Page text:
Trollope's second novel - and again an Irish novel - The Kellys and the O'Kellys (1848) sold just 140 copies when first published. Yet this is real Trollope, with all the hallmarks of future greatness.
It is the story of two young men, Francis O'Kelly, Lord Ballindine, and his distant relation and tenant, Martin Kelly. Both are in love. Lord Ballindine's engagement to Fanny Wyndham, a wealthy heiress, has been broken off, because her guardian Lord Cashel is machinating to marry her to his dissipated son Lord Kilcullen, but the two have not given up on each other.
Martin Kelly plans to marry Anty Lynch, an old maid who is his neighbor, at first for her money (she is a bit weak-minded, it appears), but in the course of the story the two really fall in love. The problem is her worthless brother Barry who is in earnest after her money and tries to have her locked up in a mental asylum and even murder her.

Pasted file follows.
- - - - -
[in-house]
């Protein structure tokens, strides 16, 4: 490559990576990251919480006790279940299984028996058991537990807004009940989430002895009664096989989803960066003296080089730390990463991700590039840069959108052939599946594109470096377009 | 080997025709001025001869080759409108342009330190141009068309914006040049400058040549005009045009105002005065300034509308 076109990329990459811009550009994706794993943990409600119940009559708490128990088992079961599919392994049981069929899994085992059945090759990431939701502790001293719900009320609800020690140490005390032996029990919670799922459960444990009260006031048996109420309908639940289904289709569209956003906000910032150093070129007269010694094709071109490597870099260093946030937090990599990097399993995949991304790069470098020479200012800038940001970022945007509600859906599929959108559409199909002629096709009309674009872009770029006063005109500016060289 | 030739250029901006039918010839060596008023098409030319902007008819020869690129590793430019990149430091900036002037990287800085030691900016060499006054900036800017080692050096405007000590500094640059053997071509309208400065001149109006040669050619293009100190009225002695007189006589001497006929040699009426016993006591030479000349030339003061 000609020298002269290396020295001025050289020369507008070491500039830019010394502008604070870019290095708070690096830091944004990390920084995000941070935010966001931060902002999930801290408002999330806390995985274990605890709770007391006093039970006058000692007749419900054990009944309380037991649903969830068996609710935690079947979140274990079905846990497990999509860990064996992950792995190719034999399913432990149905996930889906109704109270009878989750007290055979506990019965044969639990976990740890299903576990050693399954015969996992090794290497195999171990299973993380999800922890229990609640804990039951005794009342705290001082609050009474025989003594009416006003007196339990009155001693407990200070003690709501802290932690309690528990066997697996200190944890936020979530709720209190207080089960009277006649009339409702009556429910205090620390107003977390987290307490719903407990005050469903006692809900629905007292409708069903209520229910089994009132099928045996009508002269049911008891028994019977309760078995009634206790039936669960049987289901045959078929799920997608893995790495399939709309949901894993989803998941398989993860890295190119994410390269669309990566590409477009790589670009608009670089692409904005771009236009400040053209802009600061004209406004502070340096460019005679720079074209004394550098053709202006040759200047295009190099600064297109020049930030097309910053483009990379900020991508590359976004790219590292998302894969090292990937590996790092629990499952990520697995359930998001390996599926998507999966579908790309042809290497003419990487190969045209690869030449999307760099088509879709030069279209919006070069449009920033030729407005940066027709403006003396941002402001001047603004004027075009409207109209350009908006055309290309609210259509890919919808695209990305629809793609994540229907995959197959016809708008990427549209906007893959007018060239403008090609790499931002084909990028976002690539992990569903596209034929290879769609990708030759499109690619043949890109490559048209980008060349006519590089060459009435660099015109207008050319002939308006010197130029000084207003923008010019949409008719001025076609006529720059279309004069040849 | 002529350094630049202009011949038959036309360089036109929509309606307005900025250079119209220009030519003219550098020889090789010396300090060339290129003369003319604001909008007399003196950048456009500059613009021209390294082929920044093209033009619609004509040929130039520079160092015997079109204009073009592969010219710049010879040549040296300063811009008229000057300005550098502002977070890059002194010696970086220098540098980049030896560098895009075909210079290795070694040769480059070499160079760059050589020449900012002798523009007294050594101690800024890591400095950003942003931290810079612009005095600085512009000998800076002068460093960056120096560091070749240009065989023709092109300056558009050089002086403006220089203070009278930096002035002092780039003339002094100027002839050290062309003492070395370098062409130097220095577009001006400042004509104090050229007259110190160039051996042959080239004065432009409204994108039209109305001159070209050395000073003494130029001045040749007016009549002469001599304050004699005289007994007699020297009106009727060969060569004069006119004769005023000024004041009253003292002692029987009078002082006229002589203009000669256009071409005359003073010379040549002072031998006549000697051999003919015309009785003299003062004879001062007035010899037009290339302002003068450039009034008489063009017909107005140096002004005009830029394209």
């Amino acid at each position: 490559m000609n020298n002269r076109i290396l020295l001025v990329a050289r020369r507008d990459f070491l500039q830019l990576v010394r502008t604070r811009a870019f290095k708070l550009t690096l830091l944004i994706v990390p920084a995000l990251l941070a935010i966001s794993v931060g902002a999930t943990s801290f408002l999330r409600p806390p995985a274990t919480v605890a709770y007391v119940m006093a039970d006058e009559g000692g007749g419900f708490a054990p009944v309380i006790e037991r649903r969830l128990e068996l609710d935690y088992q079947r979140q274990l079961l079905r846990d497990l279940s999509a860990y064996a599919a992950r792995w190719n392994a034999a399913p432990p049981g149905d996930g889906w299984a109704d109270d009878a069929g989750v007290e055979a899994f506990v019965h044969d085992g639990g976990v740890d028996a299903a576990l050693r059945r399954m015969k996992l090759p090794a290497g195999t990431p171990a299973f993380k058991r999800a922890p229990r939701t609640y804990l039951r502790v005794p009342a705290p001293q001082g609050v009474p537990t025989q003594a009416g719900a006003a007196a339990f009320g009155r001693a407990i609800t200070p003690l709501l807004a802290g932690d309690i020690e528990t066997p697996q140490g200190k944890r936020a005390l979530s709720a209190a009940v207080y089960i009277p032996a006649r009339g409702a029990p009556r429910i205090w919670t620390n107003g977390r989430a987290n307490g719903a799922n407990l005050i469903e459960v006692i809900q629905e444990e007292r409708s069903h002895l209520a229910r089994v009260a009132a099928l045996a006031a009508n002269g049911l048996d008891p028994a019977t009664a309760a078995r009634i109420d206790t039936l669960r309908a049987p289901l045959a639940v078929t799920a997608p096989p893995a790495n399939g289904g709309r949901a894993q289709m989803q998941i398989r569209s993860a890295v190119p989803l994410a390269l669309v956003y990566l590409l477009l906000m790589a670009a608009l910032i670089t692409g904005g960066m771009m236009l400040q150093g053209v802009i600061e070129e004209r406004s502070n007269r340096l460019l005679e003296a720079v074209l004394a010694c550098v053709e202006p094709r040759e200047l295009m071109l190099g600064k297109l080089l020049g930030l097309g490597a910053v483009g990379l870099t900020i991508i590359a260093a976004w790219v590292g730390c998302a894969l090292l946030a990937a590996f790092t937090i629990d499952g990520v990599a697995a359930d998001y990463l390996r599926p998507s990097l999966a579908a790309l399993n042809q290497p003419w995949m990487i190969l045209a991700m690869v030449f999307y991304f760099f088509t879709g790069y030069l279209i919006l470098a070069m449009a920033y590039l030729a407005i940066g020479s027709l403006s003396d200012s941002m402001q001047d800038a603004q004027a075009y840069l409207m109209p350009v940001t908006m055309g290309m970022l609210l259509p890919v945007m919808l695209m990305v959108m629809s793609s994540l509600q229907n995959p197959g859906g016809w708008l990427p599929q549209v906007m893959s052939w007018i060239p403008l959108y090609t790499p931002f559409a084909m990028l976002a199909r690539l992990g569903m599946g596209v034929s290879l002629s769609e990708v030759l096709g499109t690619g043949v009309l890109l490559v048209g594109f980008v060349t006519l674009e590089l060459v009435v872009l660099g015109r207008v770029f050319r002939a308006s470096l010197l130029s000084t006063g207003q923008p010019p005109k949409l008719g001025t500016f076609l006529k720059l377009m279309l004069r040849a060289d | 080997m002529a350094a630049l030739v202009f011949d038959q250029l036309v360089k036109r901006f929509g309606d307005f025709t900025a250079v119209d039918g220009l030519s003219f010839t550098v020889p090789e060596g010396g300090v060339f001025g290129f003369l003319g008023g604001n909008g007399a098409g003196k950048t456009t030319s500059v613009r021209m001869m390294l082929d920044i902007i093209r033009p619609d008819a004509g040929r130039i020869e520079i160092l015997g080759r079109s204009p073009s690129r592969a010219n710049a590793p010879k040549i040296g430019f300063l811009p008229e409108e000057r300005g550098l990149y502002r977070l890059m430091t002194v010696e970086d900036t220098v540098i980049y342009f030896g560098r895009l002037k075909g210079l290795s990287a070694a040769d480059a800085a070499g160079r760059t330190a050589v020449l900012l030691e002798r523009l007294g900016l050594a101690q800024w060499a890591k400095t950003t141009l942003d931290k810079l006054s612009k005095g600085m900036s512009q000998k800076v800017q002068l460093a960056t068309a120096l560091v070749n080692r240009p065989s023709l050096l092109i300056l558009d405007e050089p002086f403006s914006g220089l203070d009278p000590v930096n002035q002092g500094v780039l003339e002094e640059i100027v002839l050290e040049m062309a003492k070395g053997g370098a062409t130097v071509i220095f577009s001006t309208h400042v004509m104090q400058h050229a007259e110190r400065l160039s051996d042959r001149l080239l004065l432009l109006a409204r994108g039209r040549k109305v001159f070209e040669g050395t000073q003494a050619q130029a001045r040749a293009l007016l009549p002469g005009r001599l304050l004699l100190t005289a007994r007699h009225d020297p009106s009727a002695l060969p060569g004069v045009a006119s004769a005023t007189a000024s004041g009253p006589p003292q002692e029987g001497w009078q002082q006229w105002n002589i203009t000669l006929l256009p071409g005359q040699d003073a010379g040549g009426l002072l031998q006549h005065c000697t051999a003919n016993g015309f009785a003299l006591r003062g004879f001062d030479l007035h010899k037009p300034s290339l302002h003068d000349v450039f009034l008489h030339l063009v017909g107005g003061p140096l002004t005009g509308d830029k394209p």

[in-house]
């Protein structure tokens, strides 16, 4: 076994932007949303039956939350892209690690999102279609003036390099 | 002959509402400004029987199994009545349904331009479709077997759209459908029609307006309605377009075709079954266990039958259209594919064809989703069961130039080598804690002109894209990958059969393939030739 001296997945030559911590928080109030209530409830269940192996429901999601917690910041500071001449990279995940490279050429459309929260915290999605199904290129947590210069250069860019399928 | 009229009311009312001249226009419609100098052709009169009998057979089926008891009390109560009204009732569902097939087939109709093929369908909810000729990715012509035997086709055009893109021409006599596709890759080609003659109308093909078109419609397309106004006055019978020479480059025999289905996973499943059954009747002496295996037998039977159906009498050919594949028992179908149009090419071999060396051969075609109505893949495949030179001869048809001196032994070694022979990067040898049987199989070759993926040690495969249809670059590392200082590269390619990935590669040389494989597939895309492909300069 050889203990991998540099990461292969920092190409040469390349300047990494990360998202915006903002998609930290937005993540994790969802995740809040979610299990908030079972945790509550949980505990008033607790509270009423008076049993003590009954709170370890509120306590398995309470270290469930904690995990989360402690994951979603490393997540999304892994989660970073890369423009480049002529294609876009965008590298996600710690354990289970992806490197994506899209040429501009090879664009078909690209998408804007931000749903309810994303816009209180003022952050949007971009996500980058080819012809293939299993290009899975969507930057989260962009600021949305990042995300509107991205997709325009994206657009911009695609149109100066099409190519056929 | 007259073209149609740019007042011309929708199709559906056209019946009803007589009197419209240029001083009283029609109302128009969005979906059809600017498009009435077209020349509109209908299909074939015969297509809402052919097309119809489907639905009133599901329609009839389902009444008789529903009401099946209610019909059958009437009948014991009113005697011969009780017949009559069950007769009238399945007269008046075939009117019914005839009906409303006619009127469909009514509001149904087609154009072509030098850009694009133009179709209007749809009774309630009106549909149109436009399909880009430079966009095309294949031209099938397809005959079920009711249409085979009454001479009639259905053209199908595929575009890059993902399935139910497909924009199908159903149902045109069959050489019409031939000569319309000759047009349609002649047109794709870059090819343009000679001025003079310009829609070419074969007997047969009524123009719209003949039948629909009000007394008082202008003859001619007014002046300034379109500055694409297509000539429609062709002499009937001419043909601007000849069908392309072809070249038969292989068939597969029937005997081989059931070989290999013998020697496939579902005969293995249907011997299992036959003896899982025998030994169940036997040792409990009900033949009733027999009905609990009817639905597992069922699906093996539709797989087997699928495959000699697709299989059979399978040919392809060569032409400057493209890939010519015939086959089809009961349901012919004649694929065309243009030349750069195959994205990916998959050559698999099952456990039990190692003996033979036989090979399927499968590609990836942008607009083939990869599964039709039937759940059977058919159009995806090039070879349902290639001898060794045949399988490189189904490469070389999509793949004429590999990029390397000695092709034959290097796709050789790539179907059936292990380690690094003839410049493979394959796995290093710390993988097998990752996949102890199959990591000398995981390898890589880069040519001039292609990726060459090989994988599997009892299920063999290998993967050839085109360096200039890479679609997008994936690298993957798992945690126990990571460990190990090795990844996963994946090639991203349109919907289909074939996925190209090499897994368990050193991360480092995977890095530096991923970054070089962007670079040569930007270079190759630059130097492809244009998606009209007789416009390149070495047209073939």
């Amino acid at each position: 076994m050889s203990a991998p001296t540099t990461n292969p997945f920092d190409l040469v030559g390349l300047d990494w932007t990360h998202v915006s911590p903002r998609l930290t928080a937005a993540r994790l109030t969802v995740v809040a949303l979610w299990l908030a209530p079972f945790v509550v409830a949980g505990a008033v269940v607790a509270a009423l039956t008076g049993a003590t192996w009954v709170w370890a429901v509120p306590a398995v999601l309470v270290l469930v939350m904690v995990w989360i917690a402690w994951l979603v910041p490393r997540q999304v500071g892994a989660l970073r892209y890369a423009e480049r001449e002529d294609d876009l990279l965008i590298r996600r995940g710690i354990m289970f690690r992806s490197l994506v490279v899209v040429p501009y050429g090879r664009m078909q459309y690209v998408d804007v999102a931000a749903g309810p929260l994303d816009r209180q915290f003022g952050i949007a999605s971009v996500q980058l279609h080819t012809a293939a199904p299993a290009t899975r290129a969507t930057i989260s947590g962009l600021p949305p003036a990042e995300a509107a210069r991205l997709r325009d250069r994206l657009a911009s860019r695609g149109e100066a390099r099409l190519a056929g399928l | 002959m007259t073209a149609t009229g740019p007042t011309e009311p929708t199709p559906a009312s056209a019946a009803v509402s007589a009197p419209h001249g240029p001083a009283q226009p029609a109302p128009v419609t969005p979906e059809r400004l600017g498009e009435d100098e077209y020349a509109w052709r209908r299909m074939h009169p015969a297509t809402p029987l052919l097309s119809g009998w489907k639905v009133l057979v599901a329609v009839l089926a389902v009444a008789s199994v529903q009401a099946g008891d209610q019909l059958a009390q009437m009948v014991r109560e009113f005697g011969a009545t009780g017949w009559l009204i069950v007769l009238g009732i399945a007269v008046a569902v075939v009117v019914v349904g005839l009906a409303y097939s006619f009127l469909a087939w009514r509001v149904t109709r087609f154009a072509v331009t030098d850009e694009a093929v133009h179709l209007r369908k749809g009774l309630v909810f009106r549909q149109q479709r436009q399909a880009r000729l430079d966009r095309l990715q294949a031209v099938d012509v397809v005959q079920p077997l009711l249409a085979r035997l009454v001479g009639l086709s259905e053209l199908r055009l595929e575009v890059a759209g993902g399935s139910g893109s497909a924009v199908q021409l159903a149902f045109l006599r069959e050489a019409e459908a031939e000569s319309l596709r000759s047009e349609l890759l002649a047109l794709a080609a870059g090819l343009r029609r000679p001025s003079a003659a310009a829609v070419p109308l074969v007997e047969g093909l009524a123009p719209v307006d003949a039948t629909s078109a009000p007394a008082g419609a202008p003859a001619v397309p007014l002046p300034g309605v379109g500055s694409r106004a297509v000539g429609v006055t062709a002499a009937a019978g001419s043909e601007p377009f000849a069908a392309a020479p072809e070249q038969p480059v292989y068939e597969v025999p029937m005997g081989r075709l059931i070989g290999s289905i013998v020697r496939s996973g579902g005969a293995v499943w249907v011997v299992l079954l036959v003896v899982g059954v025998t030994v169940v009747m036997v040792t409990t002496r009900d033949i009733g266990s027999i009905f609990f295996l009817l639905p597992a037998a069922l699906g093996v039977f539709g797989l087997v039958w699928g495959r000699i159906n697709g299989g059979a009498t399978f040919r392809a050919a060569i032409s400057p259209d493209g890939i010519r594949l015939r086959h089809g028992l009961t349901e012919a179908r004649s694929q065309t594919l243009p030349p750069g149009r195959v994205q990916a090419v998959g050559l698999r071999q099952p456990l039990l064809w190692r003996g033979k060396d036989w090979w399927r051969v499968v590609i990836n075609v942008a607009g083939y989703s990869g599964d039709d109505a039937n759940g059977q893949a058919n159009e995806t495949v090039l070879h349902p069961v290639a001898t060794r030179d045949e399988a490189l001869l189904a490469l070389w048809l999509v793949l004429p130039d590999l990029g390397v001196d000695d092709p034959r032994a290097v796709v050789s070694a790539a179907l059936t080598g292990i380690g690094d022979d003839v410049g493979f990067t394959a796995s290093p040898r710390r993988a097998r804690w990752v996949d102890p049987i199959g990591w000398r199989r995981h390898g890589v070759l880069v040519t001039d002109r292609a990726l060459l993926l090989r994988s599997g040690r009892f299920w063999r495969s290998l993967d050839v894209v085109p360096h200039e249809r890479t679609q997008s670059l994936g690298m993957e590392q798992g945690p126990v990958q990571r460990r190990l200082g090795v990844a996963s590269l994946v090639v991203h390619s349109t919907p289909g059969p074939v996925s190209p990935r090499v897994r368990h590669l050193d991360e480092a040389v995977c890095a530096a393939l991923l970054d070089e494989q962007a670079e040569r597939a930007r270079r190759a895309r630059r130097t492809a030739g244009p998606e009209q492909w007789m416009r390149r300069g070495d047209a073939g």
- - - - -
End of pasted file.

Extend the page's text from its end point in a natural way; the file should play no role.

Both suitors will of course be successful, but what is more interesting is Trollope's grasp of social relationships, human character, and the competing demands of desire and conscience. Trollope's Ireland is also perfectly sensed - a pity that readers in England were not very much interested at that time.
The description of character and social comedy is more important than the love stories. Lord Ballindine and Fanny Wyndham only meet again in the last chapter, and their whole conversation consists of "My own Fanny!" and "Dear Frank!"
Get the novel on Gutenberg.
Also read this enthusiastic review in the Guardian.